bd on Fri, 8 Dec 2006 13:14:56 -0700 (MST)

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Re: [s-d] [s-b] Proposal: conflicts and dependencies

Daniel Lepage wrote:
> On Dec 7, 2006, at 11:17 PM, bd wrote:
>>> For every set of two Won Proposals which Conflict each other, the one
>>> with the lower Number becomes Lost.
>> Hm, what happens if you have three proposals, say, 100, 101, 102,  
>> such that:
>> 100 Conflicts with 101.
>> 102 Conflicts with 101.
>> And all passed.
>> 100 and 102 can go in together, or 101 can do in, but it looks like in
>> this case only 102 will go in - since, between 100 and 101, 100 will
>> lost, and between 101 and 102, 101 will lose. This seems suboptimal
>> somehow, but I'm not sure how to fix it...
> Work from the high end down. In this case, start with 102: it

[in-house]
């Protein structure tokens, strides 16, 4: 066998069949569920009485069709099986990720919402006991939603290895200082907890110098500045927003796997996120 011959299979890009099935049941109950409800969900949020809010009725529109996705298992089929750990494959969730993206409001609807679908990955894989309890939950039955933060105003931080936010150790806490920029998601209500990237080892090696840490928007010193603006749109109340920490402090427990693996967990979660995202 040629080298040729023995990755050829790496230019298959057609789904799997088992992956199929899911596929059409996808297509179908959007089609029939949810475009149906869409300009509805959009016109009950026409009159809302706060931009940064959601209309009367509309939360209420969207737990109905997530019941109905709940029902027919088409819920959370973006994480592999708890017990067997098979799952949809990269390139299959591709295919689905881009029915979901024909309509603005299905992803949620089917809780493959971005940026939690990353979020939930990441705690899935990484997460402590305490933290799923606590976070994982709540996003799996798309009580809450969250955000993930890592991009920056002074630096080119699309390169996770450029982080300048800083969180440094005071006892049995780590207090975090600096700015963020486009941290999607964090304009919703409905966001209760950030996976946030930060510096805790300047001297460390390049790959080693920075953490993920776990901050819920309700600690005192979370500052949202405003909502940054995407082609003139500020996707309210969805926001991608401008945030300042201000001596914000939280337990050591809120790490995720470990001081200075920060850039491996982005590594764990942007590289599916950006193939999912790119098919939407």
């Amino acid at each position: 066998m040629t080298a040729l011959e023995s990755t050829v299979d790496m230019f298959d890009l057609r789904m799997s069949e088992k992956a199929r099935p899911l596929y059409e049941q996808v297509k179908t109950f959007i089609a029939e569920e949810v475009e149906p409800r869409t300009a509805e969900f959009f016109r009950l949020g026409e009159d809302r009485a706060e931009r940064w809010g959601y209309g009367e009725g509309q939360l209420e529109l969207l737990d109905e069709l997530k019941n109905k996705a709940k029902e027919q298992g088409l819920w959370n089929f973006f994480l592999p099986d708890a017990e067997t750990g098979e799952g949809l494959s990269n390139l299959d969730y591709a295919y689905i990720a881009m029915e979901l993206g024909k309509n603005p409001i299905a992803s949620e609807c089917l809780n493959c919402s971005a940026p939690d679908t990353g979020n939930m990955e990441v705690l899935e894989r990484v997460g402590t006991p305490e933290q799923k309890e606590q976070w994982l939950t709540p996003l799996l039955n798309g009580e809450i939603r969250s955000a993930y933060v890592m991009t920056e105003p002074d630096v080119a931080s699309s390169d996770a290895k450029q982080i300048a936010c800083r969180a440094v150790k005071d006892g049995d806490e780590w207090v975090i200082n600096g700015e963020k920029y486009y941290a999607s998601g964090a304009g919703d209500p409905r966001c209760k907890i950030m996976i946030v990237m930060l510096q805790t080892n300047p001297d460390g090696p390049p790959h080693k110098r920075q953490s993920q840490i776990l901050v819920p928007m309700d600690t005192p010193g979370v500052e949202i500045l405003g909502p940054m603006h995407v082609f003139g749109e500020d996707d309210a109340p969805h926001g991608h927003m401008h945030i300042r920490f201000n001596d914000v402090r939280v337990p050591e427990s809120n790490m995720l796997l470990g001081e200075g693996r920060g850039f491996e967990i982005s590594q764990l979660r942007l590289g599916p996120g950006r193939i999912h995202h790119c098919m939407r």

> conflicts with 101, so 101 becomes Lost.
> Then 101 conflicts with 100, but 101 is already Lost, so we ignore  
> that. Thus, 100 and 102 will pass.
> You could still have a problem where 103 - 110 are all fine, but 111  
> conflicts with all of them, and everything passes, but I think that's  
> ok: we have to give precedence somehow, and by number seems  
> appropriate. Or we could sort by fewest number of conflicts, and then  
> by number. Or we could make weirder criterion, if we wanted to make  
> this gameplay (Sort by score decreasing, then voting power  
> increasing, then name reverse alphabetically....).
> Also, I doubt we will get many complicated cases. I think this will  
> usually be used just for sets of mutually exclusive proposals.

How about solving for the fewest number of votes (or smallest amount of 
voting power) that would need to be changed to make the system 
consistent? That is, for each subgraph of conflicting proposals, look 
for the one with the smallest gap between FOR ang AGANST votes, make 
that Lost, and repeat until everything works out.

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